A recent webinar presented by Indoor Ag Conversations (indoor.ag/webinar/) detailed creative and fresh approaches for attracting talent in one of agriculture’s hottest segments: vertical indoor farming.
Featuring representatives from some of the highest-profile vertical farming operations around — AeroFarms (Newark, New Jersey), Fifth Season (Pittsburgh, Pennsylvania) and Kalera (multiple sites across U.S. Southwest) — the panel discussed how hiring practices have shifted, morphed and evolved in the controlled environment ag universe.
“To me, the crux of the entire vertical farming industry is this unique intersection of agriculture and technology with hiring that means finding the candidate with the horticulture background and the technology expertise,” says Brac Webb, Fifth Season’s co-founder and COO.
Finding the right talent
MaryAlice Feinstein is AeroFarm’s chief people officer, heading up human resources for the world’s largest vertical produce farm by gross output.
Feinstein says that casting a wide net and being data-driven are two guiding principles for her recruitment efforts for the massive, East Coast-based B Corp.
“Diversity and inclusion in our hiring practices [are] super important to us, so the wider the net we can cast, the better,” Feinstein says, noting the success the vertical farm has found in recruiting former interns to fill permanent, full-time roles.
“We are committed to keeping those internships going even during COVID, and it’s paid off and been really successful,” she adds. “We’ve also sponsored and had good success with some regional incarceration re-entry programs. It’s something we’re super proud of.”
And when the steady open-spigot stream of compelling candidates slows to a trickle, it is time to deep dive into your data — your own website data, social media data, etc. — and see where good candidates have come from in the past, and double back to those sources, she advises.
Kalera’s Keri Gasiorowski, chief human resources officer, says a well-rounded recruiting effort should leave no stone unturned, even if that “stone” turns out to be the local food truck lunch meet-up spot down the street.
“I find it fascinating that we’ve found a bunch of good employees here in Orlando just by chatting up some of the locals at the neighborhood taco truck,” she says. “And we’ve had solid prospecting with hosting hiring events in partnership with a local career center, or even the Goodwill center.”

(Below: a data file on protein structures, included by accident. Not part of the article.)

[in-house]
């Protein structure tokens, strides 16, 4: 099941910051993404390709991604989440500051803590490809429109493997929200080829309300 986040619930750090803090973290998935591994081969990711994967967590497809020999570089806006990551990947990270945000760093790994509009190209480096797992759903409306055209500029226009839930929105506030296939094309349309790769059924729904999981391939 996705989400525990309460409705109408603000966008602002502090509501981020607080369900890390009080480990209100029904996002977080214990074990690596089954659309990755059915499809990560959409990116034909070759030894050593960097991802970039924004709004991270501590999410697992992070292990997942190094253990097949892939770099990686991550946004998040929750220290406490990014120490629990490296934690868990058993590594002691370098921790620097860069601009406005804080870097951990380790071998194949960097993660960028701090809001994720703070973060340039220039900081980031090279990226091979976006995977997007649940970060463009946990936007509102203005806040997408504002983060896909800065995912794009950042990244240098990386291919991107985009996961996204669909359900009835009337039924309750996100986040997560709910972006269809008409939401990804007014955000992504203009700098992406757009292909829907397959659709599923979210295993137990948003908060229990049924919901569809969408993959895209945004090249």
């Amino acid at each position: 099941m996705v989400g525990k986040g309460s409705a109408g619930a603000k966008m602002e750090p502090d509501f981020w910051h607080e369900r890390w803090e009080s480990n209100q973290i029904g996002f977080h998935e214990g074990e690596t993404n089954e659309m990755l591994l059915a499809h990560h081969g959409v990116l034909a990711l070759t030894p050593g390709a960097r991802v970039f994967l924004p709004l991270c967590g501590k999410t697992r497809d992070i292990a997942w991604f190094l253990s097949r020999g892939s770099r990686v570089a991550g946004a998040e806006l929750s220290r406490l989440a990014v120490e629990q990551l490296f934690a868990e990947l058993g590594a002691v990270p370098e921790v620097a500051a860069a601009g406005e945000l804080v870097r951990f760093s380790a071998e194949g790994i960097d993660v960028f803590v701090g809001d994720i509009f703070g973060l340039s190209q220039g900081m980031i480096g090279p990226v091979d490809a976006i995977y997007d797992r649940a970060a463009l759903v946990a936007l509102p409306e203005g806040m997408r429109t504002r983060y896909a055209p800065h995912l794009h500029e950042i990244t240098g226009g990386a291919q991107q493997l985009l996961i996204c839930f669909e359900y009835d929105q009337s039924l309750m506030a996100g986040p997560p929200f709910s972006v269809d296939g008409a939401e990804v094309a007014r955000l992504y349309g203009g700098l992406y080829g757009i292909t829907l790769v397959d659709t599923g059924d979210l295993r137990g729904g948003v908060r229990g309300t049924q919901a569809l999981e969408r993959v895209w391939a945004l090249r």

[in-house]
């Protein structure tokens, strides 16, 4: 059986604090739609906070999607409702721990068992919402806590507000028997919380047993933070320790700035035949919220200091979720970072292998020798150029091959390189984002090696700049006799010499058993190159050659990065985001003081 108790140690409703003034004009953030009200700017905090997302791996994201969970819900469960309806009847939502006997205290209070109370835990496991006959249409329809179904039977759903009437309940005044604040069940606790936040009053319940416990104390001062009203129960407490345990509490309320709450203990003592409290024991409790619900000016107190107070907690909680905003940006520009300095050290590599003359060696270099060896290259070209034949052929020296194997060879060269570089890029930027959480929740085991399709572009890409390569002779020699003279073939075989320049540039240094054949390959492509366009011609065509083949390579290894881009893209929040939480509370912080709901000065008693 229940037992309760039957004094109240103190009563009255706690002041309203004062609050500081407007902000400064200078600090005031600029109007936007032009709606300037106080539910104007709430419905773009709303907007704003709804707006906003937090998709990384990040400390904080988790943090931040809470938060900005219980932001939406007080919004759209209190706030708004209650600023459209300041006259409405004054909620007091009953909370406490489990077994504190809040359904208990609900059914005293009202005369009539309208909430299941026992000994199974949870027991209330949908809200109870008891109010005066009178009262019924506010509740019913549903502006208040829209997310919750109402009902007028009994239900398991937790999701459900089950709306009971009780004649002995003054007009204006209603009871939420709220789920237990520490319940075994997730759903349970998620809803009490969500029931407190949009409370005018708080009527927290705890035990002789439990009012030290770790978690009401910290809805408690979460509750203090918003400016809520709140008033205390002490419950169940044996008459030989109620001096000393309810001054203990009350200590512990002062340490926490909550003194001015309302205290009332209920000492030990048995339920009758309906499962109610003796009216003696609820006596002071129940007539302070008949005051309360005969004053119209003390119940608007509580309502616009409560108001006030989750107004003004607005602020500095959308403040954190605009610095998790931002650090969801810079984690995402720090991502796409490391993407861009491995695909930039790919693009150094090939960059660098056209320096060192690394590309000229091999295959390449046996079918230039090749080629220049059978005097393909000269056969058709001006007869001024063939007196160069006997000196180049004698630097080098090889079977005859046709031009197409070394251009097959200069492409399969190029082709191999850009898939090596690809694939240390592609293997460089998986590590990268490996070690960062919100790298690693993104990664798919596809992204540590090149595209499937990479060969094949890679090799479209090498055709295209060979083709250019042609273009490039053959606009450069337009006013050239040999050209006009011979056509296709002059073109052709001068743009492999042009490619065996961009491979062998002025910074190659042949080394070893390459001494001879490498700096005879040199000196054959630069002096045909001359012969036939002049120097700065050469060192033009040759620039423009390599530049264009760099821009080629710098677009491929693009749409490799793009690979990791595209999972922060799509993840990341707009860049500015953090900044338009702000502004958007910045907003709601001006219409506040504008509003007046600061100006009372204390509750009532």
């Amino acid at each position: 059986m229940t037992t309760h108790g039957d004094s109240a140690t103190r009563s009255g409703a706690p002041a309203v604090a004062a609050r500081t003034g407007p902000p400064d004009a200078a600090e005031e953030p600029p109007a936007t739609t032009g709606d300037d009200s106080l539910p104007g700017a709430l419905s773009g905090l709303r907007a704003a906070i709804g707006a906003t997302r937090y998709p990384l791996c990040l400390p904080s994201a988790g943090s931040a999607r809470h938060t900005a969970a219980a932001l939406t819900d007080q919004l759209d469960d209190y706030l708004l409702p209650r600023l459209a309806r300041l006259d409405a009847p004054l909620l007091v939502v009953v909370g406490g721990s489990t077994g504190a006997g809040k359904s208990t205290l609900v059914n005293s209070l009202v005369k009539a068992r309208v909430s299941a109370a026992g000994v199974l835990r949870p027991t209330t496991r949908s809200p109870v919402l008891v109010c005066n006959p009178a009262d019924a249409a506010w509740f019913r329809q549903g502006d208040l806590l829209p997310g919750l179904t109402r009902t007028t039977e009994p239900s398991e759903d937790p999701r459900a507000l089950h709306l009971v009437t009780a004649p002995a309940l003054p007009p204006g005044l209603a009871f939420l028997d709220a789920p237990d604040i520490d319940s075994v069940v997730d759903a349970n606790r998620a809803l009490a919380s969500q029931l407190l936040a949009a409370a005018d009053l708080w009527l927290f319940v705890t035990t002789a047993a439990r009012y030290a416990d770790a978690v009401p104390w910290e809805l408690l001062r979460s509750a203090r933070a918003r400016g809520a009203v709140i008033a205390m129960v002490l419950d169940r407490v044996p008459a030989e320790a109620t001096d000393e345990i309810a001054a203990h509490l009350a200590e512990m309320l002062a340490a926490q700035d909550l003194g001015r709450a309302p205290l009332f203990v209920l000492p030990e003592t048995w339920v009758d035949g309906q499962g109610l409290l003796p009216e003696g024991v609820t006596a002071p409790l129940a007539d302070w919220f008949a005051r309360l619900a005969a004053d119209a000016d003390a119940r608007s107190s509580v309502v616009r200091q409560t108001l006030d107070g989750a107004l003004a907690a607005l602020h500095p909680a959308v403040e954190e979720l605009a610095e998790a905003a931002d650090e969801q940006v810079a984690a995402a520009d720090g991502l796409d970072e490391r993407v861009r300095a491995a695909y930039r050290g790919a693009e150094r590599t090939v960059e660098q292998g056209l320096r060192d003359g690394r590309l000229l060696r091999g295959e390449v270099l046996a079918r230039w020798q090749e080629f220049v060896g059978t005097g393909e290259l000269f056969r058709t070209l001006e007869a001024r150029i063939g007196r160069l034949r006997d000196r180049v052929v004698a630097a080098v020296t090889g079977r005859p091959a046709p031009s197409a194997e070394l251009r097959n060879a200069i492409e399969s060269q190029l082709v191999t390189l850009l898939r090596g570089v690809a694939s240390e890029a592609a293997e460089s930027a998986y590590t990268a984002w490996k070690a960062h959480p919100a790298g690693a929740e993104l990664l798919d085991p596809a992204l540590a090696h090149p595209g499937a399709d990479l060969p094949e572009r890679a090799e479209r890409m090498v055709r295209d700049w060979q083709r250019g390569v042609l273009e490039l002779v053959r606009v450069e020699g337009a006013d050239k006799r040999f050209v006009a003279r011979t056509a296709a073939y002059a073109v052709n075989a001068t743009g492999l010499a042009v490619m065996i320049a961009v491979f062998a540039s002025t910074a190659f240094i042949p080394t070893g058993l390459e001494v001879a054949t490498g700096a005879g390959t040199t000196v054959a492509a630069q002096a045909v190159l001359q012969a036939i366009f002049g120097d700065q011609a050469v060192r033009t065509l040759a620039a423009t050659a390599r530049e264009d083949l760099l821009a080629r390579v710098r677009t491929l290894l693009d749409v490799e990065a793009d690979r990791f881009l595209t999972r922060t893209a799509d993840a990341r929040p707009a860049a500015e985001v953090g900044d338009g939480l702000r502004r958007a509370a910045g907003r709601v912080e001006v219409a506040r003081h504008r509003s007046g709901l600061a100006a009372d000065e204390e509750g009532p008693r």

In Pittsburgh, Fifth Season’s Webb leans on a burgeoning local tech hub scene that has organically bubbled up in the city’s Oakland neighborhood near Pitt University and Carnegie Mellon University. They are also working on getting to know the neighbors, which the leadership team hopes will help the group hire more local prospects based on referrals.
“We’re working on these walk-up events for the people that live here in town, so they can learn about the facility, they can come in and ask us all the questions that they have and see what we’re doing here, and also get some fresh, nutritious locally grown food to take home with them as well,” he shares.
How COVID changed the game
AeroFarms proactively kick-started the touchy process of determining which employees were indeed “essential” to the operation, and thus would remain on site through much of the pandemic, and those who could conceivably function and provide support remotely.
Then, the real heavy lifting came into play.
“I feel like we were way ahead of the game in setting up daily temperature taking stations before it was mandated by the state. I’d say overall we did a really good job [dealing with COVID],” Feinstein says. “Now we bring in someone to COVID test our employees on site every two weeks, and the employees really seem to appreciate that.”
Instead of panicking and barking up every tree in search of a magic solution to deal with COVID, Feinstein says the group’s cool headedness has paid dividends.
“We kept a cool and calm mindset, and we just looked around and we kind of realized that all of the resources and knowledge that we have around us in this diverse organization, that we could lean on that and we could make this work,” she says.
The pandemic itself added to the preliminary hiring qualifications that Kalera looks for in a candidate. Sure, passing a pre-employment drug screen and background check are still important boxes to check, but now just as crucial is making sure a prospective employee will fit in with the ethos of the greater organization.
“I think COVID has been really unique in that it’s become this all-encompassing, moral, political, ethical and health issue, and for us it’s just as important that anyone we hire finds alignment with how our organization views and responds to COVID as those other pre-employment screening activities,” Gasiorowski says. “And keep in mind you’ll likely have employees with opinions about COVID that fall on both sides of the aisle.”
At Fifth Season, Webb points to the strong culture the group put in place from the start as the catalyst in holding everything together during a chaotic time.
“My biggest tip is to establish your culture first. That is just incredibly important because it influences how people work together, as well as how innovative whatever they’ve been hired to produce will turn out,” he says. “Start from day one with a leadership outlook, get that great culture in place with a great team and great leaders, and then it just becomes as simple as finding the right talent pipeline and building that up.”
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